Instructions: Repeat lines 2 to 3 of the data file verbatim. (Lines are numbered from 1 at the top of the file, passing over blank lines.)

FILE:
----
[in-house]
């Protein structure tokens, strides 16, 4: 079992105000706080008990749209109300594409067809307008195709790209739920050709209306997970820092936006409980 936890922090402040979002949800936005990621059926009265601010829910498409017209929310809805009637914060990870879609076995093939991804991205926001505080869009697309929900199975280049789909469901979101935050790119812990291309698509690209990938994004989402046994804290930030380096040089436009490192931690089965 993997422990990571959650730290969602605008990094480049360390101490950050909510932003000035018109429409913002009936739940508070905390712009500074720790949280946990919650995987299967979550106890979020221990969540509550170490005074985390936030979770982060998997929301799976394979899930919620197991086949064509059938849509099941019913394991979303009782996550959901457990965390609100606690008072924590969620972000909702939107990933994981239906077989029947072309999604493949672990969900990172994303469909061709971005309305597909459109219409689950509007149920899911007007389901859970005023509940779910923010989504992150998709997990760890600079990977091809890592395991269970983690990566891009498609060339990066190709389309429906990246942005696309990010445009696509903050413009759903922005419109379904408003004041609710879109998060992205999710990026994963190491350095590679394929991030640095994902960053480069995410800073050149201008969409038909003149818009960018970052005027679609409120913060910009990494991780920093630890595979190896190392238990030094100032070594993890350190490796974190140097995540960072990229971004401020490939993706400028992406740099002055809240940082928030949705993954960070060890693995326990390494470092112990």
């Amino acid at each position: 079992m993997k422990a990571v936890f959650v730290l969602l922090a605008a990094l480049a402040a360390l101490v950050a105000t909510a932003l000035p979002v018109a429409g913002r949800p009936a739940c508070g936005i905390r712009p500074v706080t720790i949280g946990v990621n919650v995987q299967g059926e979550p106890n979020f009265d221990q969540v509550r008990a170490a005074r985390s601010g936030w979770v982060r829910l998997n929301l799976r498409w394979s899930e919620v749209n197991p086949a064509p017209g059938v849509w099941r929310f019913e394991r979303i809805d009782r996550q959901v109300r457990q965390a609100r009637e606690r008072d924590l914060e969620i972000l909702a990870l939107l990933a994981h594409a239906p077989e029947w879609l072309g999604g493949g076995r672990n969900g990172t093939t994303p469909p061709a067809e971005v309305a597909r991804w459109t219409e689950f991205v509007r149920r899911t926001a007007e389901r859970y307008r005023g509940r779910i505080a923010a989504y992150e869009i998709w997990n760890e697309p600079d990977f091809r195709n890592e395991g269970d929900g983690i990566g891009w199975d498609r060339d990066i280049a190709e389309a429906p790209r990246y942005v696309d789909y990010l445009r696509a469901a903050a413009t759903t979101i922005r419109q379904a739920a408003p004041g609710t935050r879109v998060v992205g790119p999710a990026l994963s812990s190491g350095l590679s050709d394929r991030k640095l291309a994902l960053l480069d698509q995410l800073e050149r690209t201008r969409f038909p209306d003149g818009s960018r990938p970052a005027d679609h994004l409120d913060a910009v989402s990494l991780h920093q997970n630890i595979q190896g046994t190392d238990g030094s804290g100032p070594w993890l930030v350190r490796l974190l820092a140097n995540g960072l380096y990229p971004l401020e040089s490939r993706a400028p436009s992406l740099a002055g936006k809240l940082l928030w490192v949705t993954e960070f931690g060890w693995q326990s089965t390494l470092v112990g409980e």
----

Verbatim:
């Protein structure tokens, strides 16, 4: 079992105000706080008990749209109300594409067809307008195709790209739920050709209306997970820092936006409980 936890922090402040979002949800936005990621059926009265601010829910498409017209929310809805009637914060990870879609076995093939991804991205926001505080869009697309929900199975280049789909469901979101935050790119812990291309698509690209990938994004989402046994804290930030380096040089436009490192931690089965 993997422990990571959650730290969602605008990094480049360390101490950050909510932003000035018109429409913002009936739940508070905390712009500074720790949280946990919650995987299967979550106890979020221990969540509550170490005074985390936030979770982060998997929301799976394979899930919620197991086949064509059938849509099941019913394991979303009782996550959901457990965390609100606690008072924590969620972000909702939107990933994981239906077989029947072309999604493949672990969900990172994303469909061709971005309305597909459109219409689950509007149920899911007007389901859970005023509940779910923010989504992150998709997990760890600079990977091809890592395991269970983690990566891009498609060339990066190709389309429906990246942005696309990010445009696509903050413009759903922005419109379904408003004041609710879109998060992205999710990026994963190491350095590679394929991030640095994902960053480069995410800073050149201008969409038909003149818009960018970052005027679609409120913060910009990494991780920093630890595979190896190392238990030094100032070594993890350190490796974190140097995540960072990229971004401020490939993706400028992406740099002055809240940082928030949705993954960070060890693995326990390494470092112990």
């Amino acid at each position: 079992m993997k422990a990571v936890f959650v730290l969602l922090a605008a990094l480049a402040a360390l101490v950050a105000t909510a932003l000035p979002v018109a429409g913002r949800p009936a739940c508070g936005i905390r712009p500074v706080t720790i949280g946990v990621n919650v995987q299967g059926e979550p106890n979020f009265d221990q969540v509550r008990a170490a005074r985390s601010g936030w979770v982060r829910l998997n929301l799976r498409w394979s899930e919620v749209n197991p086949a064509p017209g059938v849509w099941r929310f019913e394991r979303i809805d009782r996550q959901v109300r457990q965390a609100r009637e606690r008072d924590l914060e969620i972000l909702a990870l939107l990933a994981h594409a239906p077989e029947w879609l072309g999604g493949g076995r672990n969900g990172t093939t994303p469909p061709a067809e971005v309305a597909r991804w459109t219409e689950f991205v509007r149920r899911t926001a007007e389901r859970y307008r005023g509940r779910i505080a923010a989504y992150e869009i998709w997990n760890e697309p600079d990977f091809r195709n890592e395991g269970d929900g983690i990566g891009w199975d498609r060339d990066i280049a190709e389309a429906p790209r990246y942005v696309d789909y990010l445009r696509a469901a903050a413009t759903t979101i922005r419109q379904a739920a408003p004041g609710t935050r879109v998060v992205g790119p999710a990026l994963s812990s190491g350095l590679s050709d394929r991030k640095l291309a994902l960053l480069d698509q995410l800073e050149r690209t201008r969409f038909p209306d003149g818009s960018r990938p970052a005027d679609h994004l409120d913060a910009v989402s990494l991780h920093q997970n630890i595979q190896g046994t190392d238990g030094s804290g100032p070594w993890l930030v350190r490796l974190l820092a140097n995540g960072l380096y990229p971004l401020e040089s490939r993706a400028p436009s992406l740099a002055g936006k809240l940082l928030w490192v949705t993954e960070f931690g060890w693995q326990s089965t390494l470092v112990g409980e």